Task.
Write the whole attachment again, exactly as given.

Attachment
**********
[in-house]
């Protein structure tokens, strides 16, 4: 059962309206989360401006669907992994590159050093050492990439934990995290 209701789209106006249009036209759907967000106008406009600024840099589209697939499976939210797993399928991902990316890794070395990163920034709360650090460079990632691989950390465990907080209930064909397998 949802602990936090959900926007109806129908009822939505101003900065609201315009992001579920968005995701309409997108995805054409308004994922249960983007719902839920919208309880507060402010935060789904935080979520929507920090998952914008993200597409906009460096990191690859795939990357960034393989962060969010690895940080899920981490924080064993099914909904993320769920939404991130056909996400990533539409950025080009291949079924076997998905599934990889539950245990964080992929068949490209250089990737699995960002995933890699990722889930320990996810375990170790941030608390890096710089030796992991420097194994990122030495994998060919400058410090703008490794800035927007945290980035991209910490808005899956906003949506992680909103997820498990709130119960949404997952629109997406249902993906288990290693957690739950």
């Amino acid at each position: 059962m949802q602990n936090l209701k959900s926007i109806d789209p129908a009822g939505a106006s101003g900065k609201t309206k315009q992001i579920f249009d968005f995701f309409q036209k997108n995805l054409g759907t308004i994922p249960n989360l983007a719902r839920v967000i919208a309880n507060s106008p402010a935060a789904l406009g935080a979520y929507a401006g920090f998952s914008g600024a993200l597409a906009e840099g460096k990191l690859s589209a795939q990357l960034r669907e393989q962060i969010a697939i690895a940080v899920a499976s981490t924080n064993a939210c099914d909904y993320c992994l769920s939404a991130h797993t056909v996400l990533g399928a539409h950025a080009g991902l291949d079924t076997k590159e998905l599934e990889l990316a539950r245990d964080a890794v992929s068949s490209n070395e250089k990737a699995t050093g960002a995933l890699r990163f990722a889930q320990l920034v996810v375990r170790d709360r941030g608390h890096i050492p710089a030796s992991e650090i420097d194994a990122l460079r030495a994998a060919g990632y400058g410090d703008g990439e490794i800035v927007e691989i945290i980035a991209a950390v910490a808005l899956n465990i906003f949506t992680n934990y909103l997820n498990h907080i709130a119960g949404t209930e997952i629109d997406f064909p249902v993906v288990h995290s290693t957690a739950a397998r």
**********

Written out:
[in-house]
């Protein structure tokens, strides 16, 4: 059962309206989360401006669907992994590159050093050492990439934990995290 209701789209106006249009036209759907967000106008406009600024840099589209697939499976939210797993399928991902990316890794070395990163920034709360650090460079990632691989950390465990907080209930064909397998 949802602990936090959900926007109806129908009822939505101003900065609201315009992001579920968005995701309409997108995805054409308004994922249960983007719902839920919208309880507060402010935060789904935080979520929507920090998952914008993200597409906009460096990191690859795939990357960034393989962060969010690895940080899920981490924080064993099914909904993320769920939404991130056909996400990533539409950025080009291949079924076997998905599934990889539950245990964080992929068949490209250089990737699995960002995933890699990722889930320990996810375990170790941030608390890096710089030796992991420097194994990122030495994998060919400058410090703008490794800035927007945290980035991209910490808005899956906003949506992680909103997820498990709130119960949404997952629109997406249902993906288990290693957690739950």
């Amino acid at each position: 059962m949802q602990n936090l209701k959900s926007i109806d789209p129908a009822g939505a106006s101003g900065k609201t309206k315009q992001i579920f249009d968005f995701f309409q036209k997108n995805l054409g759907t308004i994922p249960n989360l983007a719902r839920v967000i919208a309880n507060s106008p402010a935060a789904l406009g935080a979520y929507a401006g920090f998952s914008g600024a993200l597409a906009e840099g460096k990191l690859s589209a795939q990357l960034r669907e393989q962060i969010a697939i690895a940080v899920a499976s981490t924080n064993a939210c099914d909904y993320c992994l769920s939404a991130h797993t056909v996400l990533g399928a539409h950025a080009g991902l291949d079924t076997k590159e998905l599934e990889l990316a539950r245990d964080a890794v992929s068949s490209n070395e250089k990737a699995t050093g960002a995933l890699r990163f990722a889930q320990l920034v996810v375990r170790d709360r941030g608390h890096i050492p710089a030796s992991e650090i420097d194994a990122l460079r030495a994998a060919g990632y400058g410090d703008g990439e490794i800035v927007e691989i945290i980035a991209a950390v910490a808005l899956n465990i906003f949506t992680n934990y909103l997820n498990h907080i709130a119960g949404t209930e997952i629109d997406f064909p249902v993906v288990h995290s290693t957690a739950a397998r």